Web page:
At the end of October, Urban Airship, the startup that gives developers a simple way to build in-app purchases and push notifications into their mobile apps, acquired SimpleGeo for a reported $3.5 million. At the time, it was unclear what Urban Airship would be doing with the terabyte-plus of SimpleGeo location data, but in January, Urban Airship announced that it would be shutting down the startup’s Places, Context, and Storage services by April 1st. Though both SimpleGeo co-founders have left the company, the rest of the team stayed on board and has been heads down, plugging away on a big new product.
Today, at O’Reilly’s Where Conference, in its biggest announcement since its acquisition of SimpleGeo, Urban Airship is unveiling that product — which combines its push notification platform with the ability to segment audiences by location, time, context, and preferences in an effort to improve relevancy and targeting of both messages and offers.
The startup, which hired Skype’s former strategy boss and hit 10 billion notifications pushed in January (and is now at 17 billion), will be using SimpleGeo’s searchable geo-spatial data to allow developers and organizations to access “frequently updated” latitudinal and longitudinal data from opted-in users. And that’s an important point to make, and one that the startup’s CEO Scott Kveton stressed when we spoke yesterday, given the nature of Urban Airship’s new location product — that “Segments” will be strictly opt-in.
That being said, the product will enable organizations to build and save audience segments for messaging, so that a national retailer could, for example, offload excess inventory from stores in San Francisco by targeting its offers to people who live in the Bay Area. This also includes the ability to target offers by multiple zip codes, really any audience segment that may have a preference for that product. Or, as another example, a concert hall with a bunch of extra tickets for a show on a slow night, could send push notifications offering deals to all users who happen to be near the venue.
Media sites could use Urban Airship’s Segments to define custom segments, like Travelers or Movers, identifying them based on their change of location over time and pushing local news content only to those who would find it contextually relevant, i.e. the people actually living there.
As Kveton pointed out when we spoke, push notifications and messages that only take into account location data are blunt instruments that have more potential to become an annoyance and a deterrent from whatever service or content they’re hawking. Adding further context to the location data, like layering in preference and behavior, should presumably allow developers to be more targeted in their push messaging. Bombarding someone with push notifications is obnoxious, regardless of how “targeted” those messages are, and so Kveton said that the startup is working with their customers (and brands) to ensure that they’re pursuing best practices when it comes to this relatively new mobile capability.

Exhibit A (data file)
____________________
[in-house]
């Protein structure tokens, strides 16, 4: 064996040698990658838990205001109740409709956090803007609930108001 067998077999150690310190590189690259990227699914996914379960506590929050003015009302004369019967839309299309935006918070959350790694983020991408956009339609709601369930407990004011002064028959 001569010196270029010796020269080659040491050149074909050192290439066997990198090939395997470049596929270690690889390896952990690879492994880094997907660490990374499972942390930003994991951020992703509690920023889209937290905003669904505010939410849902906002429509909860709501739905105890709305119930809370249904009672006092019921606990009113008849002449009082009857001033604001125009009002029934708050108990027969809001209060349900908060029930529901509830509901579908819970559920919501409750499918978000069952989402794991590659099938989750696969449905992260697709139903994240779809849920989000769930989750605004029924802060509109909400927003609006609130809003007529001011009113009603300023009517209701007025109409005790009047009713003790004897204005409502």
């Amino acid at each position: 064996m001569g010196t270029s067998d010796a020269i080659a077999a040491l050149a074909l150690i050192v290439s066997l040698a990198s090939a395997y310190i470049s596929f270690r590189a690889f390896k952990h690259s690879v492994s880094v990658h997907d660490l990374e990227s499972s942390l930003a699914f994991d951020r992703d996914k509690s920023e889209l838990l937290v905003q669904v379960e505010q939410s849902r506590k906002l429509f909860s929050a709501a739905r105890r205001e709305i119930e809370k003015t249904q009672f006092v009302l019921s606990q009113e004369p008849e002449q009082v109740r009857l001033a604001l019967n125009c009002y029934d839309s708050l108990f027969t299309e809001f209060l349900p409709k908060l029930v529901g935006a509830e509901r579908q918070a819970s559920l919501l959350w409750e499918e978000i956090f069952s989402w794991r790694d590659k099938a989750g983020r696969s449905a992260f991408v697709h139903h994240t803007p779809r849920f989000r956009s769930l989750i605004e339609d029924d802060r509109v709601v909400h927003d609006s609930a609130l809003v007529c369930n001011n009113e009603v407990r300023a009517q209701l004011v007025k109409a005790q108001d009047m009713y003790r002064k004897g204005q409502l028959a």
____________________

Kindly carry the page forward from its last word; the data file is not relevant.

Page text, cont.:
And, on that note, all Urban Airship customers will be able to leverage Segments. Specifically, the startup will be giving developers that want to boost app functionality based on location and time-based data will access to its API, while offering a web-based tool for marketers looking to segment their audience. Users will also be able join location information with tags that include in-app behaviors, preferences, and device profiles, so that they can, say, target iPad users in a particular location at a given time who have expressed preferences for specific content or product categories.
Urban Airship will make its iOS and Android device libraries available today, while Premium Plan members will be able to add location segmentation, like “designated marketing areas” in the near future.
In addition to launching Segments, the startup is also today announcing a strategic partnership with Meridian, a venture-backed startup that has built a location-based software platform for places. The partnership will allow Urban Airship’s users to leverage Meridian’s indoor targeting capabilities to, for example, reach people at a supermarket at the point of decision. Together with Segments, the startup now enables users to identify audiences based on preferences to delivering targeted messages inside buildings.
Meridian recently partnered with Cisco to offer the first “indoor GPS” app for the American Museum of Natural History, and has focused its efforts on providing venues and companies with building-specific mapping, search functionality, multimedia, and directions. With Meridian’s indoor location mapping, companies can now push multimedia content to users when they’re inside a particular venue, giving them information, say, on a particular exhibit as well as walking directions on how to get there.
Kveton tells us that the startup believes that the future of mobile messaging, marketing, and notifications is all about presence — not just using location or behavior individually — but having information pushed to you based on the specific tablet, phone, or device you’re using. That would mean that I wouldn’t receive a notification on all the devices I own, only the one I happen to be using at the current time.
There are obviously privacy and battery life issues attached to this next generation of messaging, which is why the startup is providing its service strictly on an opt-in basis, and it is hoping that as segmentation and contextual identification evolves, the targeting will be such that notifications aren’t sprayed willy nilly at all customers at all times, potentially preserving battery life. This double announcement from Urban Airship today signals the brave new world mobile messaging is entering, but obviously it’s imperative that the application of these hybrid technologies improve user experience, rather than overwhelm.
What do you think?